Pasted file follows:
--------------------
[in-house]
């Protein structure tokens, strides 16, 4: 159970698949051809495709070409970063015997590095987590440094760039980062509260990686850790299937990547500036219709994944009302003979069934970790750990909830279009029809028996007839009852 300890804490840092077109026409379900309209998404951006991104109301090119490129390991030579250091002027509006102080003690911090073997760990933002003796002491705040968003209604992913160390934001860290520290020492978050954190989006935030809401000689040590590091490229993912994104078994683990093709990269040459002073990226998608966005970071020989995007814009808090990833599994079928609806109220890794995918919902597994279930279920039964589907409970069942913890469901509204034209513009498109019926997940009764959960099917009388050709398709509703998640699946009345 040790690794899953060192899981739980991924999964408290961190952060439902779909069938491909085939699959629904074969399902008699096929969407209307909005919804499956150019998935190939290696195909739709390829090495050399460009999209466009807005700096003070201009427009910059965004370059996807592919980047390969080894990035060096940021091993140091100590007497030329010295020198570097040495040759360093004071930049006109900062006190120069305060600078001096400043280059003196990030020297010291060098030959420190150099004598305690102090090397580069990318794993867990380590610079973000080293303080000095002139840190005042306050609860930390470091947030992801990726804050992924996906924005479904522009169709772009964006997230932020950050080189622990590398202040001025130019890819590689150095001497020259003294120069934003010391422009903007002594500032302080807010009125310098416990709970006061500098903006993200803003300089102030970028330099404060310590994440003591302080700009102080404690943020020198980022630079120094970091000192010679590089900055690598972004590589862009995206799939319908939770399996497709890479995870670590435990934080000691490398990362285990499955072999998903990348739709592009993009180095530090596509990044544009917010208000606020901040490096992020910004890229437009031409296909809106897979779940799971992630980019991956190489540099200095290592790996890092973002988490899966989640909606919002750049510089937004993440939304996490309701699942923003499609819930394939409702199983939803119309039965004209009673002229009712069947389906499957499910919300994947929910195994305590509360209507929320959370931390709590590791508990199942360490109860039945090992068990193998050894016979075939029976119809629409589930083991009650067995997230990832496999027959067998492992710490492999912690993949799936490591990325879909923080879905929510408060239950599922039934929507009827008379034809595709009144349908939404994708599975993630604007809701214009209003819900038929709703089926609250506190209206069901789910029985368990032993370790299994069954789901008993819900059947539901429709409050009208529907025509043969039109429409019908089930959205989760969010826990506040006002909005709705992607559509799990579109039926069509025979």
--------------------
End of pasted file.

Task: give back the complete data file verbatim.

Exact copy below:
[in-house]
């Protein structure tokens, strides 16, 4: 159970698949051809495709070409970063015997590095987590440094760039980062509260990686850790299937990547500036219709994944009302003979069934970790750990909830279009029809028996007839009852 300890804490840092077109026409379900309209998404951006991104109301090119490129390991030579250091002027509006102080003690911090073997760990933002003796002491705040968003209604992913160390934001860290520290020492978050954190989006935030809401000689040590590091490229993912994104078994683990093709990269040459002073990226998608966005970071020989995007814009808090990833599994079928609806109220890794995918919902597994279930279920039964589907409970069942913890469901509204034209513009498109019926997940009764959960099917009388050709398709509703998640699946009345 040790690794899953060192899981739980991924999964408290961190952060439902779909069938491909085939699959629904074969399902008699096929969407209307909005919804499956150019998935190939290696195909739709390829090495050399460009999209466009807005700096003070201009427009910059965004370059996807592919980047390969080894990035060096940021091993140091100590007497030329010295020198570097040495040759360093004071930049006109900062006190120069305060600078001096400043280059003196990030020297010291060098030959420190150099004598305690102090090397580069990318794993867990380590610079973000080293303080000095002139840190005042306050609860930390470091947030992801990726804050992924996906924005479904522009169709772009964006997230932020950050080189622990590398202040001025130019890819590689150095001497020259003294120069934003010391422009903007002594500032302080807010009125310098416990709970006061500098903006993200803003300089102030970028330099404060310590994440003591302080700009102080404690943020020198980022630079120094970091000192010679590089900055690598972004590589862009995206799939319908939770399996497709890479995870670590435990934080000691490398990362285990499955072999998903990348739709592009993009180095530090596509990044544009917010208000606020901040490096992020910004890229437009031409296909809106897979779940799971992630980019991956190489540099200095290592790996890092973002988490899966989640909606919002750049510089937004993440939304996490309701699942923003499609819930394939409702199983939803119309039965004209009673002229009712069947389906499957499910919300994947929910195994305590509360209507929320959370931390709590590791508990199942360490109860039945090992068990193998050894016979075939029976119809629409589930083991009650067995997230990832496999027959067998492992710490492999912690993949799936490591990325879909923080879905929510408060239950599922039934929507009827008379034809595709009144349908939404994708599975993630604007809701214009209003819900038929709703089926609250506190209206069901789910029985368990032993370790299994069954789901008993819900059947539901429709409050009208529907025509043969039109429409019908089930959205989760969010826990506040006002909005709705992607559509799990579109039926069509025979």